Netanyahu cool to calls for fresh Syria talks
Prime minister tells Spanish FM he does not believe that Syria is prepared to distance itself from Iran.
The defense establishment is pushing for a peace deal with Syria, but Prime Minister Benjamin Netanyahu is cool to the idea - and Syrian leaders responded Wednesday to Defense Minister Ehud Barak's call for renewed peace talks by threatening total war.
Two days ago, addressing a group of senior Israeli officers, Barak said it was vital to resume peace talks with Syria because otherwise war was likely to break out. Then, "immediately after such a war, we'll sit down to negotiate and discuss exactly the same things we've been discussing with the Syrians for 15 years already."
Barak's statement was not meant to threaten Syria, but to persuade Israelis of the urgency of resuming peace talks. However, based on their response, it is not clear that Syrian leaders interpreted it that way.
During a meeting with Spanish Foreign Minister Miguel Angel Moratinos in Damascus Wednesday, Syrian President Bashar Assad said that Israel was pushing the Middle East toward a new war.
"All the facts point that Israel is driving the region toward war, not peace," the official Syrian news agency quoted him as saying. "Israel is not serious about wanting peace."
At a news conference with Moratinos, Syrian Foreign Minister Walid Moallem said Israel "was planting the seeds of the war atmosphere" by threatening attacks on Iran, Lebanon and the Gaza Strip.
"I tell them [Israel], stop acting like thugs," Moallem said. "Do not test the resolve of Syria. You Israelis, you know that war at this time will reach your cities. If such a war breaks out ... it will indeed be total war, whether it begins in south Lebanon or Syria. And it is inconceivable that afterward, the younger generation will see peace talks .... Return to your senses and seek the road of peace."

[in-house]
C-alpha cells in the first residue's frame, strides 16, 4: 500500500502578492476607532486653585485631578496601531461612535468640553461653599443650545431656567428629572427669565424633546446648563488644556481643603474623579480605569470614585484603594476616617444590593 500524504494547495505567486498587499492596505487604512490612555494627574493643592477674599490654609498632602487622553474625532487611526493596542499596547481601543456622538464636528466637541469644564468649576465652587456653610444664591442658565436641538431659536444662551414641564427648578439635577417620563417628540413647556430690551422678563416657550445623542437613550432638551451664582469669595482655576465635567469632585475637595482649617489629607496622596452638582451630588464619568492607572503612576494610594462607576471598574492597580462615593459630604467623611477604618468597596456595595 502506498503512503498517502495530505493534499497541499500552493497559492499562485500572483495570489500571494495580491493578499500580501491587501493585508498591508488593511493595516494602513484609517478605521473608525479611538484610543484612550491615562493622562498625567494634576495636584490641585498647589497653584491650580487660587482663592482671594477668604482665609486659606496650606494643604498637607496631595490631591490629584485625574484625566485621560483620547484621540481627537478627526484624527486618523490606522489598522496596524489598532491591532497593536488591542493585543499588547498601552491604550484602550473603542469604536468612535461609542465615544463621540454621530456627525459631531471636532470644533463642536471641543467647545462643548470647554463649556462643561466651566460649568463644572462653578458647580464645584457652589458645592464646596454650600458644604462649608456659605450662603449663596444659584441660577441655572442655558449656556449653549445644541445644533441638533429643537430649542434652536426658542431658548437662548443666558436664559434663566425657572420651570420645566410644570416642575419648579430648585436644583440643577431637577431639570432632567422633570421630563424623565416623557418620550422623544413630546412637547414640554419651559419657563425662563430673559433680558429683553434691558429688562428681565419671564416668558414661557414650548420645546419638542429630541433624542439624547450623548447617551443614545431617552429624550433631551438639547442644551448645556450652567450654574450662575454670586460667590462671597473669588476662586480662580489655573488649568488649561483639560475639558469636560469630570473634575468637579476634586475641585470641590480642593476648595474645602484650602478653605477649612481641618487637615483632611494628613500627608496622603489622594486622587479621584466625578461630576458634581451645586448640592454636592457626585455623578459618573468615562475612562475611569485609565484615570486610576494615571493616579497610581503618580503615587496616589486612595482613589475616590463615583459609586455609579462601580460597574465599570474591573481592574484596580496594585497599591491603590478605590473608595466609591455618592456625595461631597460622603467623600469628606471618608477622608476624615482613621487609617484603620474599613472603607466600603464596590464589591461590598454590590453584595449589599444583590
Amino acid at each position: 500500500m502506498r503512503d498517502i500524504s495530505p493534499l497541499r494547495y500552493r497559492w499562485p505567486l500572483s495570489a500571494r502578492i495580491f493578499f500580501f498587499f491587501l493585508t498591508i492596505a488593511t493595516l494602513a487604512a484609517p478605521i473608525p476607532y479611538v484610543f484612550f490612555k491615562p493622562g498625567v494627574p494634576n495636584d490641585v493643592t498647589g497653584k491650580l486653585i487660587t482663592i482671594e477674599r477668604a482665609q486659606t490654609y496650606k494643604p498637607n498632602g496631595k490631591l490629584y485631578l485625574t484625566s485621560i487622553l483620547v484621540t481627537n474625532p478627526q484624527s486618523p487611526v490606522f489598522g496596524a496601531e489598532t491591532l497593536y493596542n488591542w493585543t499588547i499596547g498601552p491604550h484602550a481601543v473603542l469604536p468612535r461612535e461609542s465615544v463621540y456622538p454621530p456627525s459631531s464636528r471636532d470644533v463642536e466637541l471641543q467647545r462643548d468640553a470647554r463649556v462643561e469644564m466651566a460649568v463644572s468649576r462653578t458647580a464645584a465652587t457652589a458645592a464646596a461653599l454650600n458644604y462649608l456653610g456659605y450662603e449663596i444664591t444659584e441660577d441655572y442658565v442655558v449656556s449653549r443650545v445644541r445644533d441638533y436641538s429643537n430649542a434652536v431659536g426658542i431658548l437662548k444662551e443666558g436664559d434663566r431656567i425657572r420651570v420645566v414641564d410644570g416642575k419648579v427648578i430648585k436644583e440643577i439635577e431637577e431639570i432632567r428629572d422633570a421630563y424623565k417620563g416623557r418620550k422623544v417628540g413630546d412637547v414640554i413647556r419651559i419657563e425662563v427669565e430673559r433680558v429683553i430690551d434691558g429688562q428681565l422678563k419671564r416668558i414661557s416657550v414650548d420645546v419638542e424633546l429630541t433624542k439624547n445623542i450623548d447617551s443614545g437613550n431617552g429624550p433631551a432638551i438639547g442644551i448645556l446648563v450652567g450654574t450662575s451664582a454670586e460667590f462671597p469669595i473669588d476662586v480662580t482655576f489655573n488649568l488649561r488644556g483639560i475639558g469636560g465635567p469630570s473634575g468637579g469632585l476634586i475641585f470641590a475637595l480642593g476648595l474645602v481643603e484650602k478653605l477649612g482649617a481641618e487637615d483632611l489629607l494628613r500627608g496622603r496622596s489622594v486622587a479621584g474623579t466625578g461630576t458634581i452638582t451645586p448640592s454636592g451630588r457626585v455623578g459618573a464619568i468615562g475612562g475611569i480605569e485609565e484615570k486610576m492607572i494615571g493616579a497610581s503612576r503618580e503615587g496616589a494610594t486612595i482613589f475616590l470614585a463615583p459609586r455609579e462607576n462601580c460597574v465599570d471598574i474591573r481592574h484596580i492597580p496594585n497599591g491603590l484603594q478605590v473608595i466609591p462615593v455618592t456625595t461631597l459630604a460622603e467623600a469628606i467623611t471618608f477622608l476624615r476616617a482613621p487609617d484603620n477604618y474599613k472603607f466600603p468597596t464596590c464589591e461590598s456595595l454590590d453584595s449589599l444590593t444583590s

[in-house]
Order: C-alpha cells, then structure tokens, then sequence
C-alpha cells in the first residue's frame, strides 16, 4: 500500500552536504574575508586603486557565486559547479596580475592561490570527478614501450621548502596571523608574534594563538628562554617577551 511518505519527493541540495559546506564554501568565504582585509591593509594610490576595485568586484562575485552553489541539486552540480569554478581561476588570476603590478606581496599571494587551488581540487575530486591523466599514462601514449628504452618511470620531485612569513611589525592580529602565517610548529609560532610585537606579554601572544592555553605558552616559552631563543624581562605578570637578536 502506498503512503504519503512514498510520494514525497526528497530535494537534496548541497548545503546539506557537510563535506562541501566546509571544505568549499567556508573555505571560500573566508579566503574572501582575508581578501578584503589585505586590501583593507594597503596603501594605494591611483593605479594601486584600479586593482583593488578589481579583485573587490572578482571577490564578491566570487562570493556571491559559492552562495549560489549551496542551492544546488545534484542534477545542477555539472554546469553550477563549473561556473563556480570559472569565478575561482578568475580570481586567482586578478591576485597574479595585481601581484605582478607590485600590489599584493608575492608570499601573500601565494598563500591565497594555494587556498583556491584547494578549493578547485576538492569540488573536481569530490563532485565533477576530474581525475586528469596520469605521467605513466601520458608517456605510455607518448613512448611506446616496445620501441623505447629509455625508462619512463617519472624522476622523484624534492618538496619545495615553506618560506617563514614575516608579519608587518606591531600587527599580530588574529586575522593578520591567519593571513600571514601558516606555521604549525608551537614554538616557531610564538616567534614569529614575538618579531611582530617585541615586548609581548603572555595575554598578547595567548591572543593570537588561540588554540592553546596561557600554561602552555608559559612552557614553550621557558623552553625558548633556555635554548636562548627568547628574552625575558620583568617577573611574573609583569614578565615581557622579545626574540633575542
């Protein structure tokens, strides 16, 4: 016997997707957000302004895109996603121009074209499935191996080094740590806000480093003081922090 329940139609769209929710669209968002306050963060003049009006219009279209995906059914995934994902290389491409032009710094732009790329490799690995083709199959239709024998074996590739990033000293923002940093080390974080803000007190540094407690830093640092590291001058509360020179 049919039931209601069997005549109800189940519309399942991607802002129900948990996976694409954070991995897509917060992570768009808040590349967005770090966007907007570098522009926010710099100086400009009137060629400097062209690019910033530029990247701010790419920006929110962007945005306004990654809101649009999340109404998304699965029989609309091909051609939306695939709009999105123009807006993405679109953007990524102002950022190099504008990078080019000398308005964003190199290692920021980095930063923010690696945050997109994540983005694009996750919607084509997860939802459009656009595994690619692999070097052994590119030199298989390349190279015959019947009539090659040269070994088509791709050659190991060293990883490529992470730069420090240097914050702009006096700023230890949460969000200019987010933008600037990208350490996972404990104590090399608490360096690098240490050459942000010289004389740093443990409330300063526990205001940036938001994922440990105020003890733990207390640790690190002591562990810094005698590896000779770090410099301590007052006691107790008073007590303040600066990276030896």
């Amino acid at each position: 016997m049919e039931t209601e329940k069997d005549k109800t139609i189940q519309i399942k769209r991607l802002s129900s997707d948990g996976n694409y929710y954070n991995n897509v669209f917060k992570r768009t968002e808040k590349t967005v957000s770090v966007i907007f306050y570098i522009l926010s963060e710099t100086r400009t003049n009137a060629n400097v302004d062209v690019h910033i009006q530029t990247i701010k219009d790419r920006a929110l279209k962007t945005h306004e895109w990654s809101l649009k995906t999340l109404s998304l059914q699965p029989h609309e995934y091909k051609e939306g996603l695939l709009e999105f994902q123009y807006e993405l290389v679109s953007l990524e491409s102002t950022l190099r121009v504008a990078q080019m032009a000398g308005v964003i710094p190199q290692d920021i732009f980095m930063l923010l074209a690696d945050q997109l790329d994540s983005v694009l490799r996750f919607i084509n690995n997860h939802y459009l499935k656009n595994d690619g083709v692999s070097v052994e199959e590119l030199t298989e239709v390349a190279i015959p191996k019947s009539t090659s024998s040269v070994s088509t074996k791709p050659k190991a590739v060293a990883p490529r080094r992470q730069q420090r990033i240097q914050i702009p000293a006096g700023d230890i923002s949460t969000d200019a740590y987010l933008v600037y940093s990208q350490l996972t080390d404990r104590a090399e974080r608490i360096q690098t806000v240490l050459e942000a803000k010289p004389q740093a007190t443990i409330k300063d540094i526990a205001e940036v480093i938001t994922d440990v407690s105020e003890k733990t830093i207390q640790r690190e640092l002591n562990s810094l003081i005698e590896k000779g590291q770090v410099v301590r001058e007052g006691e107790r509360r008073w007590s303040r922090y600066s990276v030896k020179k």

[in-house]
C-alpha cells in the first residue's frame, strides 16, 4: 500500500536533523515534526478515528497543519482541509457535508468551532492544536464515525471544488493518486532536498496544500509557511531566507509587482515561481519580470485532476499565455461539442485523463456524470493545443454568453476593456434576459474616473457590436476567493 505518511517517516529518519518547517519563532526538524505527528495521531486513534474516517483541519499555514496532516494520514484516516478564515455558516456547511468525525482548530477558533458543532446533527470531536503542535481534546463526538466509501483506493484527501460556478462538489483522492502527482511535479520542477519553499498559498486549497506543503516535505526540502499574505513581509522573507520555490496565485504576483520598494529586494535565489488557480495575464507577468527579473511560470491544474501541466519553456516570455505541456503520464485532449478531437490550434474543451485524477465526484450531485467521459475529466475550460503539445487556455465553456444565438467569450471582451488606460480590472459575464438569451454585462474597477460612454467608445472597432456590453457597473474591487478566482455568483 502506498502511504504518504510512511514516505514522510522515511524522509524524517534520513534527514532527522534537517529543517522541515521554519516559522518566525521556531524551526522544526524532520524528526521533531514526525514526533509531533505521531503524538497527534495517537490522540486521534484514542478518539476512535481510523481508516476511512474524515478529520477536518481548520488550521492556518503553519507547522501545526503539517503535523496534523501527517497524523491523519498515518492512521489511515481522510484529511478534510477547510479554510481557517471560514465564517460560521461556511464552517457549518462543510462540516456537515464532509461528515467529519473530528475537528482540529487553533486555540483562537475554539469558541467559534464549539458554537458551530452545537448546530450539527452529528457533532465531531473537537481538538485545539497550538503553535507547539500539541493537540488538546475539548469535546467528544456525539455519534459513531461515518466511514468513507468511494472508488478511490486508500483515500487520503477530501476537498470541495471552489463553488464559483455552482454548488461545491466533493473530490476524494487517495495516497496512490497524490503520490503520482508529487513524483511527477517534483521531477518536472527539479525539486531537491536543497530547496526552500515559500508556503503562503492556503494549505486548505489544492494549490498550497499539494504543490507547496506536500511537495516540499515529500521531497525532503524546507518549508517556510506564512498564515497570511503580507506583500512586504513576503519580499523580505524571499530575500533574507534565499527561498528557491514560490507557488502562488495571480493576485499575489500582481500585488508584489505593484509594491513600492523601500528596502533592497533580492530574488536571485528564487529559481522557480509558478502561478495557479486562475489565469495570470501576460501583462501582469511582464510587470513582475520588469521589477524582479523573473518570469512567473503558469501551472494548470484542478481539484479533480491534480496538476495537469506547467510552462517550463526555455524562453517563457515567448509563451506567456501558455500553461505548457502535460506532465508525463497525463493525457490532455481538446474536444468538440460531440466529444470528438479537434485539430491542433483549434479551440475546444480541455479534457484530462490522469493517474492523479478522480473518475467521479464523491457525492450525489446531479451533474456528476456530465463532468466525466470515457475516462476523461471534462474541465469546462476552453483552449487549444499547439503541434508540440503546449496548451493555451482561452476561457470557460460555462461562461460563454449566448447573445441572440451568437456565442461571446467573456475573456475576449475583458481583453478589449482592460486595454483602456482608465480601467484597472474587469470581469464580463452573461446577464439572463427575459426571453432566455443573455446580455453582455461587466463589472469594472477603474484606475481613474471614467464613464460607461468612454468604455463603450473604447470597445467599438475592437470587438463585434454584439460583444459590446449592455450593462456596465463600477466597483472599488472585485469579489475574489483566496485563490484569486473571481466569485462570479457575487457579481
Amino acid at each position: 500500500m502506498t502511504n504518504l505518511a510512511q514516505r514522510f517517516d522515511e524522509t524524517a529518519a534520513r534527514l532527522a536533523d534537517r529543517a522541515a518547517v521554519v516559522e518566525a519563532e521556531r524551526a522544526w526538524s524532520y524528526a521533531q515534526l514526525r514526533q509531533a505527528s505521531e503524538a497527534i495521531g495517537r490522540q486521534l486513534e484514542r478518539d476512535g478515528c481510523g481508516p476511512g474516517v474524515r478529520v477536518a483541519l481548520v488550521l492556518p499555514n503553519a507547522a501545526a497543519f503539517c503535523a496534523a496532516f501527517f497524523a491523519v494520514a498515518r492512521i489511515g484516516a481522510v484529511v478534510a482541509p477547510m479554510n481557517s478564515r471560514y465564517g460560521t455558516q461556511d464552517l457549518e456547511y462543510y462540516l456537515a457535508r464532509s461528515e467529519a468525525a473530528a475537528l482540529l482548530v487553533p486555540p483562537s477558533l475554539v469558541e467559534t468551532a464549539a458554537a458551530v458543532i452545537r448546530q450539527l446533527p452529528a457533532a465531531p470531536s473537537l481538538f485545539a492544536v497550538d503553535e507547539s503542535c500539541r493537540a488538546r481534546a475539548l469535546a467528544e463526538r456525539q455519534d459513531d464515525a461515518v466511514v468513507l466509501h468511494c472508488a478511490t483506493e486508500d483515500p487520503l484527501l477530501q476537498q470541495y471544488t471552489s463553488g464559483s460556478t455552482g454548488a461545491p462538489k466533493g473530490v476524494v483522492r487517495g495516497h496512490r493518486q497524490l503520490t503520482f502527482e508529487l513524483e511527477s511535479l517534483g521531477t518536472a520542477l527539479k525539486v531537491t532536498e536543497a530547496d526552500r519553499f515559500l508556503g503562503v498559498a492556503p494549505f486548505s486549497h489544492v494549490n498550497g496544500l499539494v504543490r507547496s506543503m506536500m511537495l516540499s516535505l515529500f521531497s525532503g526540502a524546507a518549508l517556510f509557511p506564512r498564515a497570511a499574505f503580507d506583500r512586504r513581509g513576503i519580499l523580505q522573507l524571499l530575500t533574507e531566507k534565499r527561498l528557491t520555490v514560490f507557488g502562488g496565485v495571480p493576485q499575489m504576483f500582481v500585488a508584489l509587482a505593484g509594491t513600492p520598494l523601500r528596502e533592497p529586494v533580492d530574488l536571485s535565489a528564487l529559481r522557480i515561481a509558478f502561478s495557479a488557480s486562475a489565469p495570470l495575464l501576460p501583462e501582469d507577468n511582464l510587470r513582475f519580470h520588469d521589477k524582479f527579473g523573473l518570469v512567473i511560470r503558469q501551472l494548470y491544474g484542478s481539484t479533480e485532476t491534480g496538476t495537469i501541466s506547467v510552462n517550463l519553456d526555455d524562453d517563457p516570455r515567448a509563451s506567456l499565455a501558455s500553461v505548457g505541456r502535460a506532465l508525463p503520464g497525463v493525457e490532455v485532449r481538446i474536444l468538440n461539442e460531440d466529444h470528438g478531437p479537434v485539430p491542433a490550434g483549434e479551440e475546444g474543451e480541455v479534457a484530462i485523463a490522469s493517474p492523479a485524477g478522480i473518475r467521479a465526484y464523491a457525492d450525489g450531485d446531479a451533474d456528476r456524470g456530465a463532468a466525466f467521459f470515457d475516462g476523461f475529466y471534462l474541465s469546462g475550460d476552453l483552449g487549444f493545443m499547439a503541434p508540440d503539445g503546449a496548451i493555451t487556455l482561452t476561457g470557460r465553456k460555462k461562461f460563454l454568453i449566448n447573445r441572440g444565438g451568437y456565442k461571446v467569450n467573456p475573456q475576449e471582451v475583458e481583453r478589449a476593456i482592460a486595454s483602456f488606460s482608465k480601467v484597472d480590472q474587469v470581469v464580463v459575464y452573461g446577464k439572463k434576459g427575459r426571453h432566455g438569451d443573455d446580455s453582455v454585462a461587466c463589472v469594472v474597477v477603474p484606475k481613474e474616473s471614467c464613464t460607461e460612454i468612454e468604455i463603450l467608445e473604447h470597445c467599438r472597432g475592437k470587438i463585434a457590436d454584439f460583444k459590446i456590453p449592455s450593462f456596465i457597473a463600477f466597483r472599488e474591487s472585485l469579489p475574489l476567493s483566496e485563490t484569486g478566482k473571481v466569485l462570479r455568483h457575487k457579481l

Despite his call for peace, Moallem's remarks further escalated tensions in the north. They were also noteworthy for the implication - rarely heard from Syrian officials - that a conflict in south Lebanon could lead to war with Syria as well.
A few hours before he headed to Damascus, Moratinos was in Israel, where he raised the Syrian issue with Netanyahu at a meeting Tuesday night. The Spanish minister said he believed Assad was serious about wanting peace and was willing to disengage his country from Iran and Hezbollah. Therefore, it was vital to resume Israeli-Syrian peace talks.
He also offered to mediate between Israel and Turkey so that the latter could resume the role of mediator in talks. Ankara mediated the indirect talks with Damascus conducted by Netanyahu's predecessor, Ehud Olmert.
Netanyahu, however, said he did not share Moratinos' belief that Syria was ready to leave Iran's orbit. "I've seen no evidence whatsoever of what you're saying," the prime minister said.
"I understood Assad Sr., with whom I conducted negotiations very well," Netanyahu continued, referring to Bashar's father, former Syrian president Hafez Assad. "But unfortunately, I simply don't understand Assad Jr. I don't know what he wants."
The defense establishment, however, does not share Netanyahu's skepticism. There, the consensus is that peace with Syria would drive a wedge between Tehran and Damascus, and that the benefits of an Israeli-Syrian deal are therefore worth the price of giving up the Golan Heights.
Barak is the leading public exponent of this view; he also believes that the chances Israel and Syria could reach a peace deal are fairly high. Chief of Staff Gabi Ashkenazi also agrees with this assessment, as does most of the General Staff.
A month ago, for instance, Maj. Gen. Amos Yadlin, the head of Military Intelligence, said in a lecture at Tel Aviv University that peace with Syria "has the potential for a positive change - removing Syria from the circle of violence, distancing it from the radical axis and ending its support for terror."
And Moratinos clearly heard this message: At the press conference, he rejected his hosts' accusations against Israel, saying that during his trip to Jerusalem, he did not "hear the drums of war," but rather, "a yearning for peace."